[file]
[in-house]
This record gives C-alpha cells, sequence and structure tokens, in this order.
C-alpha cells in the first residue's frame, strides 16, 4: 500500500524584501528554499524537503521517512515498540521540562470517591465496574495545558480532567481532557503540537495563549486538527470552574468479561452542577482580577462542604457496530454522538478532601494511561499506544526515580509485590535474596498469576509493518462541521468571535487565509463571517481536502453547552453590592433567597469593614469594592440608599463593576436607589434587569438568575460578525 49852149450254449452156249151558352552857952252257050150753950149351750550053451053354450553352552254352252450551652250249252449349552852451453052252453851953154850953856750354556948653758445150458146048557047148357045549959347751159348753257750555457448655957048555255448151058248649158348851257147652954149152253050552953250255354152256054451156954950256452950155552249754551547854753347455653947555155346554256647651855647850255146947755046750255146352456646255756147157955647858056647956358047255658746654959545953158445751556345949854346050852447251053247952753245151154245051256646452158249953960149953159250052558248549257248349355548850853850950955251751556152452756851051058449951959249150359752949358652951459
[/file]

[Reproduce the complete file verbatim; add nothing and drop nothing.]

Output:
[in-house]
This record gives C-alpha cells, sequence and structure tokens, in this order.
C-alpha cells in the first residue's frame, strides 16, 4: 500500500524584501528554499524537503521517512515498540521540562470517591465496574495545558480532567481532557503540537495563549486538527470552574468479561452542577482580577462542604457496530454522538478532601494511561499506544526515580509485590535474596498469576509493518462541521468571535487565509463571517481536502453547552453590592433567597469593614469594592440608599463593576436607589434587569438568575460578525 49852149450254449452156249151558352552857952252257050150753950149351750550053451053354450553352552254352252450551652250249252449349552852451453052252453851953154850953856750354556948653758445150458146048557047148357045549959347751159348753257750555457448655957048555255448151058248649158348851257147652954149152253050552953250255354152256054451156954950256452950155552249754551547854753347455653947555155346554256647651855647850255146947755046750255146352456646255756147157955647858056647956358047255658746654959545953158445751556345949854346050852447251053247952753245151154245051256646452158249953960149953159250052558248549257248349355548850853850950955251751556152452756851051058449951959249150359752949358652951459